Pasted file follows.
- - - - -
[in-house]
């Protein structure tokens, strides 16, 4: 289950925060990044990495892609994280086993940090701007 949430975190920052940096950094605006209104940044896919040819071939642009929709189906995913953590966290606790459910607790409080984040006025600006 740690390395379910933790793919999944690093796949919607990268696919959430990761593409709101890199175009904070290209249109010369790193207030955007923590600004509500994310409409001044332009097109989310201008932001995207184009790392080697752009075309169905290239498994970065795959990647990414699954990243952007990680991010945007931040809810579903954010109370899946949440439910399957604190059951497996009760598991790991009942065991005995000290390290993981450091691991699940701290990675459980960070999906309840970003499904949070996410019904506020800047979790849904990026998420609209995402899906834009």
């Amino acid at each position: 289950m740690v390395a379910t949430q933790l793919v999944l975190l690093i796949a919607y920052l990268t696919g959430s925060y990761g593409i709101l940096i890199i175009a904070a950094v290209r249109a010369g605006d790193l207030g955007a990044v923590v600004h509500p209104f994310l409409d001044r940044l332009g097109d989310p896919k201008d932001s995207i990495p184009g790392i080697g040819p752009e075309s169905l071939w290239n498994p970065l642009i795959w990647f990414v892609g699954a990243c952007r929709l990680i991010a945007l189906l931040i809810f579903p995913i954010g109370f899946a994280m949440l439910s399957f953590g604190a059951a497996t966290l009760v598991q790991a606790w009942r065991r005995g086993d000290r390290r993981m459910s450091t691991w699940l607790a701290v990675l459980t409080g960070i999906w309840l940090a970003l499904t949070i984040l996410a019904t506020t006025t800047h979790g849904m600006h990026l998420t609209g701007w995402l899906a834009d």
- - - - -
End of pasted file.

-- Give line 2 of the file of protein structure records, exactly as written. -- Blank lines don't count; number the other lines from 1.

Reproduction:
């Protein structure tokens, strides 16, 4: 289950925060990044990495892609994280086993940090701007 949430975190920052940096950094605006209104940044896919040819071939642009929709189906995913953590966290606790459910607790409080984040006025600006 740690390395379910933790793919999944690093796949919607990268696919959430990761593409709101890199175009904070290209249109010369790193207030955007923590600004509500994310409409001044332009097109989310201008932001995207184009790392080697752009075309169905290239498994970065795959990647990414699954990243952007990680991010945007931040809810579903954010109370899946949440439910399957604190059951497996009760598991790991009942065991005995000290390290993981450091691991699940701290990675459980960070999906309840970003499904949070996410019904506020800047979790849904990026998420609209995402899906834009």